Complete modification of TCR specificity and repertoire selection does not perturb a CD8+ T cell immunodominance hierarchy.Kedzierska, K., Guillonneau, C., Gras, S., Hatton, L.A., Webby, R., Purcell, A.W., Rossjohn, J., Doherty, P.C., Turner, S.J.
(2008) Proc.Natl.Acad.Sci.USA 105: 19408-19413
- PubMed: 19047637
- DOI: 10.1073/pnas.0810274105
- PubMed Abstract:
Understanding T cell immunodominance hierarchies is fundamental to the development of cellular-based vaccines and immunotherapy. A combination of influenza virus infection in C57BL/6J mice and reverse genetics is used here to dissect the role of T ce ...
Understanding T cell immunodominance hierarchies is fundamental to the development of cellular-based vaccines and immunotherapy. A combination of influenza virus infection in C57BL/6J mice and reverse genetics is used here to dissect the role of T cell antigen receptor (TCR) repertoire in the immunodominant D(b)NP(366)CD8(+) T cell response. Infection with an engineered virus (NPM6A) containing a single alanine (A) mutation at the critical p6 NP(366-374) residue induced a noncross-reactive CD8(+) T cell response characterized by a novel, narrower TCR repertoire per individual mouse that was nonetheless equivalent in magnitude to that generated after WT virus challenge. Although of lower overall avidity, the levels of both cytotoxic T lymphocyte activity and cytokine production were comparable with those seen for the native response. Importantly, the overdominance profile characteristic of secondary D(b)NP(366)-specific clonal expansions was retained for the NPM6A mutant. The primary determinants of immunodominance in this endogenous, non-TCR-transgenic model of viral immunity are thus independent of TCR repertoire composition and diversity. These findings both highlight the importance of effective antigen dose for T cell vaccination and/or immunotherapy and demonstrate the feasibility of priming the memory T cell compartment with engineered viruses to protect against commonly selected mutants viral (or tumor) escape mutants.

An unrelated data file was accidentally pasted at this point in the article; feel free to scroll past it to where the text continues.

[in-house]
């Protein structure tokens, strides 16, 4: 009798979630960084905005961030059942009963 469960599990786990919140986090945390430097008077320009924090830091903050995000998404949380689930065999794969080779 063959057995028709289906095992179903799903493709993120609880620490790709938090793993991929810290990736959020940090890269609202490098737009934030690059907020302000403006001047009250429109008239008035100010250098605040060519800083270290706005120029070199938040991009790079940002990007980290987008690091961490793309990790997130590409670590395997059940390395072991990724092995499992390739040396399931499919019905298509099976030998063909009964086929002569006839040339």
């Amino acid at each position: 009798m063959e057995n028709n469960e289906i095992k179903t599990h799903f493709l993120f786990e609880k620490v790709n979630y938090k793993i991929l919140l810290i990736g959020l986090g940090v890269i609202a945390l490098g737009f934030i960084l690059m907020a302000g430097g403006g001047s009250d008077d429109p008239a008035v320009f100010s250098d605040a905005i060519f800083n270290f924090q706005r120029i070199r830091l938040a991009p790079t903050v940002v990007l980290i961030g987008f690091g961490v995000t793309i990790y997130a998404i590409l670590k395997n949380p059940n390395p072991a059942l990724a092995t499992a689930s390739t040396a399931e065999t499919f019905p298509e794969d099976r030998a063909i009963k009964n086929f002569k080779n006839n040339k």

Department of Microbiology and Immunology, The Bio21 Molecular Science and Biotechnology Institute, University of Melbourne, Parkville 3010, Melbourne, Australia. firstname.lastname@example.org